Monday, March 13, 2006

The U.S. Senate is debating the 2007 budget this week, dealing with, among many things, controversial issues such as the oil drilling in Alaska, raising the national debt ceiling, and an amendment that would fund $1.5 million dollars to veterans’ health-care. The Senate is also considering budget measures over an amendment that would increase funding for local and state law enforcement to combat methamphetamine.

The national debt ceiling is supposed to prevent the U.S. public debt from growing to excessive amounts. If the national debt grows to reach beyond a previously budgeted ceiling level, branches of government are shut down and provide only limited services. The shut down force a reduction in spending. The measure is meant to prevent excessive amounts of national debt from occurring. Rather than letting the level of national debt approach that ceiling, it is typical practice within the U.S. Congress to raise the national debt ceiling annually.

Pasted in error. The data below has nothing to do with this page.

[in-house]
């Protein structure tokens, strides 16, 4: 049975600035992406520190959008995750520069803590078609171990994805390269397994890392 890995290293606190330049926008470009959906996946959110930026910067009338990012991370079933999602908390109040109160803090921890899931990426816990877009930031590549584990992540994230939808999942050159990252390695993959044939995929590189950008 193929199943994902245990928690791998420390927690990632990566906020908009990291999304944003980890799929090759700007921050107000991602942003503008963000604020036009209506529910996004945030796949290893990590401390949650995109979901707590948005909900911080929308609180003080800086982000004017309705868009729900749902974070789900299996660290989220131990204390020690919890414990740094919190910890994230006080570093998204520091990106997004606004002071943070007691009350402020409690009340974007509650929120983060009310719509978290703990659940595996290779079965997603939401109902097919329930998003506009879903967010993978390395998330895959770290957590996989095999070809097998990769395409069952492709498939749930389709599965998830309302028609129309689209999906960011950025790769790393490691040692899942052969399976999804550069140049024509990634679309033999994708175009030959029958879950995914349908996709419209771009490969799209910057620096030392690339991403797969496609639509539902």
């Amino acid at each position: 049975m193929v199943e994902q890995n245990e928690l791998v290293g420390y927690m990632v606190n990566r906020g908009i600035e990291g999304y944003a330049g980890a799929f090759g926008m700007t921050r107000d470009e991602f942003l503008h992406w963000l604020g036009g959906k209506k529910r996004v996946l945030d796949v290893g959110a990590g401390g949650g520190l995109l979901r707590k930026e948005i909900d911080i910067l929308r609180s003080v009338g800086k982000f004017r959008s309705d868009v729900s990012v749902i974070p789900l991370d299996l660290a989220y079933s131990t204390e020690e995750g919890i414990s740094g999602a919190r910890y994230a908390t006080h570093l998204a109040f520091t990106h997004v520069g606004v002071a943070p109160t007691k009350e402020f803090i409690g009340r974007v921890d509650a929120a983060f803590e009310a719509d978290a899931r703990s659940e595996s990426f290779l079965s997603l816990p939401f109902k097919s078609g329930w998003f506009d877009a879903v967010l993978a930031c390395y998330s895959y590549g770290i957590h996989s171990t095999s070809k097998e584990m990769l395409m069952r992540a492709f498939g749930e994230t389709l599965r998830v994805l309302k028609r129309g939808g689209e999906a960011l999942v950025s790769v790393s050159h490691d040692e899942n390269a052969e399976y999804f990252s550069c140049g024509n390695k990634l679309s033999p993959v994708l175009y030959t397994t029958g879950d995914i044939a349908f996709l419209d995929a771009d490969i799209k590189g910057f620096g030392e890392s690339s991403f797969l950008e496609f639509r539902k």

The $781 billion increase asked for this year is the fourth hike request in the last five years. Bush administration budgets have pushed debt ceiling increase request to a level of 46% higher over five years, a $3 trillion increase.

Senator Judd Gregg, Budget Committee Chairman, argued in favor of increasing the ceiling, citing growths in the economy under the Bush administration. Kent Conrad, ranking Democrat member of the Budget Committee, rebutted that the economy has not been recovering as well as it has been after World War II and six other similar recovery periods, and that the economic period after World War II averaged 3.2% in growth.

A “PAYGO” amendment by Conrad Burns would have required offsetts for any new spending beyond the original resolution. It failed, needing 51 votes, but receiving 50. Lincoln Chafee’s amendment would increase funding by $2 billion for the Americans with Disabilities Act.